Pride Sports Club Issue Explained: Ball in AIFF's court as owner keeps calm and furious players seek justice

Did a second division club make a fool of footballers and an AIFF Executive Committee member? Or are they all lying?

ATANU MITRA (FOLLOW @Atanu00 on Twitter)

Pride Sports Club, a Delhi-based outift which took part in the I-League second division this year, has found itself mired in controversy after players and members of the coaching staff revolted against the management for alleged non-payment of salaries and other expenses.

The club, which had chosen Jabalpur as its home ground for the second-tier club competition, couldn’t garner a single point from their six fixtures and ended up giving a walk-over in the last tie.

The players are furious over the whole episode and have knocked on the doors of All India Football Federation (AIFF) with head coach Paul Pedro also joining their plea for justice. The allegations coming from the footballers are very serious in nature.

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“It has been the worst part of my career so far. They arranged for trials at a school in Noida, where we were provided accommodation only once the squad was selected,” a footballer told Goal on condition of anonymity.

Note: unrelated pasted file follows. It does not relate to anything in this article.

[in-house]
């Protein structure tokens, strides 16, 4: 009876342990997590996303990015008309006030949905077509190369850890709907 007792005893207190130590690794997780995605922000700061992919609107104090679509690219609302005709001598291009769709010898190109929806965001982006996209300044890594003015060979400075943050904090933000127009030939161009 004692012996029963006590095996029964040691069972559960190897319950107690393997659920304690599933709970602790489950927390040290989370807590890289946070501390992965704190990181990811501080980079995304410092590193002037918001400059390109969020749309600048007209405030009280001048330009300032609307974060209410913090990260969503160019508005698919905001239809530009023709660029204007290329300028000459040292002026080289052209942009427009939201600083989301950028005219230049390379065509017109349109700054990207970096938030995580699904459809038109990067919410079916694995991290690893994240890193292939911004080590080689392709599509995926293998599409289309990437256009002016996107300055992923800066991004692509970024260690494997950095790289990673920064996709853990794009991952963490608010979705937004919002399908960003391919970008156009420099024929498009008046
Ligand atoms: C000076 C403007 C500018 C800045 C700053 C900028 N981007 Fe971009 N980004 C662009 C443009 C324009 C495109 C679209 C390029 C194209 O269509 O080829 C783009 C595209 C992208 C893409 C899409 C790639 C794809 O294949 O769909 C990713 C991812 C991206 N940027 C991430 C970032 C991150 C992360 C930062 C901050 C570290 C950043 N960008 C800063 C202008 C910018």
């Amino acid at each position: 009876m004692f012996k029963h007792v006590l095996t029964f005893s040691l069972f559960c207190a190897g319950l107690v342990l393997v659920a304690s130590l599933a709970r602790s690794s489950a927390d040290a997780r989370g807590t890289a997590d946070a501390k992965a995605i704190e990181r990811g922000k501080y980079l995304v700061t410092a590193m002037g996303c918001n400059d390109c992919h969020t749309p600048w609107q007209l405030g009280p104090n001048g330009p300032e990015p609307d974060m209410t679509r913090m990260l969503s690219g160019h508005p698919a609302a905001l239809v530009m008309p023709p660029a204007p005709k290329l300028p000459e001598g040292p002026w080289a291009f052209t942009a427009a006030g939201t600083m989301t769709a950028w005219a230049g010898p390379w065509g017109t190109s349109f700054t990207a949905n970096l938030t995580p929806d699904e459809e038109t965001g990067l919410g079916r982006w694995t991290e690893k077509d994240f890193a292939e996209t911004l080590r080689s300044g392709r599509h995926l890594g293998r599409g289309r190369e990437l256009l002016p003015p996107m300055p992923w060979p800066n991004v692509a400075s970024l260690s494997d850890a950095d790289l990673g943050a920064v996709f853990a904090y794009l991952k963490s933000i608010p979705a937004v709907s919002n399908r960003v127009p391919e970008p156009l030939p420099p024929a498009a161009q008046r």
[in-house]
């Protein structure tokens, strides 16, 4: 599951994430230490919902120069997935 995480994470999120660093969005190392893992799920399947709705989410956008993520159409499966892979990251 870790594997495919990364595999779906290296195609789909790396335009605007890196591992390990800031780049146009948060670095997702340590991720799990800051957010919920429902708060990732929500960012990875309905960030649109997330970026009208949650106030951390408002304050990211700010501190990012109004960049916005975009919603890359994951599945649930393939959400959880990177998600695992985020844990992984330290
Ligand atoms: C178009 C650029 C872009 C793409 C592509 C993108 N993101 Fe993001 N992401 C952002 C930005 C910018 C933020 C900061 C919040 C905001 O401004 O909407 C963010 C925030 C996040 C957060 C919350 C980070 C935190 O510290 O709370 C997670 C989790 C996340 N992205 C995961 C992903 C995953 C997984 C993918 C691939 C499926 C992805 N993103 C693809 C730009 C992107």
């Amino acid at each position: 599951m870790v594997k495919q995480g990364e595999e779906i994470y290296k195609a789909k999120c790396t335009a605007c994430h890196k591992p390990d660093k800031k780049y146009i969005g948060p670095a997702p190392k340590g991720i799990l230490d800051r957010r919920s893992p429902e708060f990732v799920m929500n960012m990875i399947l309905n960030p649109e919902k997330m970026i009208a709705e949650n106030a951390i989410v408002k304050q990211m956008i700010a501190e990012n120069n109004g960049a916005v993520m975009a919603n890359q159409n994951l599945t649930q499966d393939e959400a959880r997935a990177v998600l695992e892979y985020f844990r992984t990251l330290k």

“In the evening, we had to go out to dine at a nearby dhaba. But after a couple of days, the shop asked us for money and informed that they have received orders from the club management to stop servicing us. We kept on spending money from our own pockets,” he added.

“Our first match of the league was away against Fateh Hyderabad. We arrived at Hyderabad airport only four hours before the match. We lost the first match and next morning, we didn’t have a field to practice. The owner of the team didn’t travel with us and the manager couldn’t make all necessary arrangements." 

"We travelled to Bengaluru via train but only 12 railway tickets were confirmed. Everywhere we went, we were hounded by hotel owners because the entire amount was due. In Mumbai, we were put up in such a bad hotel that it was almost impossible to sleep," the player added.

“Even in Jabalpur, we didn’t have a proper ground to practice and didn’t even have footballs. We prepared as much as we could even though we were not getting paid and the hotel owners wanted to throw us out. At one point of time, the hotel owner threatened that he will sell all our belongings and put us behind the bars. Then we informed the Football Players Association of India (FPAI) and the Madhya Pradesh Football Association (MPFA) and they arranged for our food. There were a few days when some of the footballers were almost starving having run out of money,” he claimed.

Two more footballers, who were contacted by Goal, gave out the exact same details of the story. The surprising part of this drama is how a Delhi-based team got to play their home matches at Jabalpur. This happened courtesy a deal signed between Pride Sports and the Madhya Pradesh Football Association.